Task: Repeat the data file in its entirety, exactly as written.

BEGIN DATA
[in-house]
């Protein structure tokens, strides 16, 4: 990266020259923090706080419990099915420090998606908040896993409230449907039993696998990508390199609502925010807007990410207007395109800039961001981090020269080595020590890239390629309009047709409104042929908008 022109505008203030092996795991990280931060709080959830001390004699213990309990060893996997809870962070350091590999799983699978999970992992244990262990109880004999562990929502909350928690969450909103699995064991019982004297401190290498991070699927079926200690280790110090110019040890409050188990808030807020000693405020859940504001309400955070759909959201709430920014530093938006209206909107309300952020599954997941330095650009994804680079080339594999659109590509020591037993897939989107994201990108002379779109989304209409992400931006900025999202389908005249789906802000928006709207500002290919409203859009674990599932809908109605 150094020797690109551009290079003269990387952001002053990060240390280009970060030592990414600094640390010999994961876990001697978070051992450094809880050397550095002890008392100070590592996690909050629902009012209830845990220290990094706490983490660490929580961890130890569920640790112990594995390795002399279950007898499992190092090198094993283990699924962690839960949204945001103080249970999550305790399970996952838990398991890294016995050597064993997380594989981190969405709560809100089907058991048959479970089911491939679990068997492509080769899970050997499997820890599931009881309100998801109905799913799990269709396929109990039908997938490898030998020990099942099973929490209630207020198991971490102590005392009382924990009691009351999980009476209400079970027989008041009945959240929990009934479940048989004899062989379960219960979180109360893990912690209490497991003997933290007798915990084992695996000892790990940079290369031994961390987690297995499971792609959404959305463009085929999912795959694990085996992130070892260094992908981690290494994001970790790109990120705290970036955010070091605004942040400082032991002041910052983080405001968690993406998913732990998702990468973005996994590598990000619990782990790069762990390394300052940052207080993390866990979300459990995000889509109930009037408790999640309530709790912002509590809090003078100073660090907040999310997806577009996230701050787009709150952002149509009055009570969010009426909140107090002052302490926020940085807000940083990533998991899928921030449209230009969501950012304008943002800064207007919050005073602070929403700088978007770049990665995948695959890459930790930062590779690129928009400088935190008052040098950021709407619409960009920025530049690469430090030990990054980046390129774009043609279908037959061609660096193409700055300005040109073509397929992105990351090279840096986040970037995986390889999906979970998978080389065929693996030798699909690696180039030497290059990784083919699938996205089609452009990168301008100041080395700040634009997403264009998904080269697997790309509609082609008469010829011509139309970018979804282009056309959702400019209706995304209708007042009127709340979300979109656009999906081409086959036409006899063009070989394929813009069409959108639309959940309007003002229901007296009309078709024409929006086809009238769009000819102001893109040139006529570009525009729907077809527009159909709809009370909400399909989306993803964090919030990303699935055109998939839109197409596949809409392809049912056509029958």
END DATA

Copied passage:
[in-house]
């Protein structure tokens, strides 16, 4: 990266020259923090706080419990099915420090998606908040896993409230449907039993696998990508390199609502925010807007990410207007395109800039961001981090020269080595020590890239390629309009047709409104042929908008 022109505008203030092996795991990280931060709080959830001390004699213990309990060893996997809870962070350091590999799983699978999970992992244990262990109880004999562990929502909350928690969450909103699995064991019982004297401190290498991070699927079926200690280790110090110019040890409050188990808030807020000693405020859940504001309400955070759909959201709430920014530093938006209206909107309300952020599954997941330095650009994804680079080339594999659109590509020591037993897939989107994201990108002379779109989304209409992400931006900025999202389908005249789906802000928006709207500002290919409203859009674990599932809908109605 150094020797690109551009290079003269990387952001002053990060240390280009970060030592990414600094640390010999994961876990001697978070051992450094809880050397550095002890008392100070590592996690909050629902009012209830845990220290990094706490983490660490929580961890130890569920640790112990594995390795002399279950007898499992190092090198094993283990699924962690839960949204945001103080249970999550305790399970996952838990398991890294016995050597064993997380594989981190969405709560809100089907058991048959479970089911491939679990068997492509080769899970050997499997820890599931009881309100998801109905799913799990269709396929109990039908997938490898030998020990099942099973929490209630207020198991971490102590005392009382924990009691009351999980009476209400079970027989008041009945959240929990009934479940048989004899062989379960219960979180109360893990912690209490497991003997933290007798915990084992695996000892790990940079290369031994961390987690297995499971792609959404959305463009085929999912795959694990085996992130070892260094992908981690290494994001970790790109990120705290970036955010070091605004942040400082032991002041910052983080405001968690993406998913732990998702990468973005996994590598990000619990782990790069762990390394300052940052207080993390866990979300459990995000889509109930009037408790999640309530709790912002509590809090003078100073660090907040999310997806577009996230701050787009709150952002149509009055009570969010009426909140107090002052302490926020940085807000940083990533998991899928921030449209230009969501950012304008943002800064207007919050005073602070929403700088978007770049990665995948695959890459930790930062590779690129928009400088935190008052040098950021709407619409960009920025530049690469430090030990990054980046390129774009043609279908037959061609660096193409700055300005040109073509397929992105990351090279840096986040970037995986390889999906979970998978080389065929693996030798699909690696180039030497290059990784083919699938996205089609452009990168301008100041080395700040634009997403264009998904080269697997790309509609082609008469010829011509139309970018979804282009056309959702400019209706995304209708007042009127709340979300979109656009999906081409086959036409006899063009070989394929813009069409959108639309959940309007003002229901007296009309078709024409929006086809009238769009000819102001893109040139006529570009525009729907077809527009159909709809009370909400399909989306993803964090919030990303699935055109998939839109197409596949809409392809049912056509029958």